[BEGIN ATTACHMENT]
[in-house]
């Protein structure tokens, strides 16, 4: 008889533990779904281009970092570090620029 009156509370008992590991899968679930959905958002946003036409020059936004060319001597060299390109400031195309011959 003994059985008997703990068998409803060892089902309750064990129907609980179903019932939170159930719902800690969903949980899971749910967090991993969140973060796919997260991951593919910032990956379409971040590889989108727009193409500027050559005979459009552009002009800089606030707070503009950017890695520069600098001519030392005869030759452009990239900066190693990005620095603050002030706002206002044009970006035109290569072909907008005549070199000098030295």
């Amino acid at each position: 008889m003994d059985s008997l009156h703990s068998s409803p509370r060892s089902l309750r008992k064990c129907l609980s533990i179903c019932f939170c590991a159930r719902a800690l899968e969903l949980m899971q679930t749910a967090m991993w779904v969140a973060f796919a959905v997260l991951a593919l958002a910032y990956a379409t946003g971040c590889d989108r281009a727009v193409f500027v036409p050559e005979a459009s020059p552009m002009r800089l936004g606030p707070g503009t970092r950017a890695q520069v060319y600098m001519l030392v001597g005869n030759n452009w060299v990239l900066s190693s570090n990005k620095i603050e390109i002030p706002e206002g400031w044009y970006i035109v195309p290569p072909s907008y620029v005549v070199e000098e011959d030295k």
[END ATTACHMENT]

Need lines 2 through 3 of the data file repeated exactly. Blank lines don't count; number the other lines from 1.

């Protein structure tokens, strides 16, 4: 008889533990779904281009970092570090620029 009156509370008992590991899968679930959905958002946003036409020059936004060319001597060299390109400031195309011959 003994059985008997703990068998409803060892089902309750064990129907609980179903019932939170159930719902800690969903949980899971749910967090991993969140973060796919997260991951593919910032990956379409971040590889989108727009193409500027050559005979459009552009002009800089606030707070503009950017890695520069600098001519030392005869030759452009990239900066190693990005620095603050002030706002206002044009970006035109290569072909907008005549070199000098030295």
């Amino acid at each position: 008889m003994d059985s008997l009156h703990s068998s409803p509370r060892s089902l309750r008992k064990c129907l609980s533990i179903c019932f939170c590991a159930r719902a800690l899968e969903l949980m899971q679930t749910a967090m991993w779904v969140a973060f796919a959905v997260l991951a593919l958002a910032y990956a379409t946003g971040c590889d989108r281009a727009v193409f500027v036409p050559e005979a459009s020059p552009m002009r800089l936004g606030p707070g503009t970092r950017a890695q520069v060319y600098m001519l030392v001597g005869n030759n452009w060299v990239l900066s190693s570090n990005k620095i603050e390109i002030p706002e206002g400031w044009y970006i035109v195309p290569p072909s907008y620029v005549v070199e000098e011959d030295k």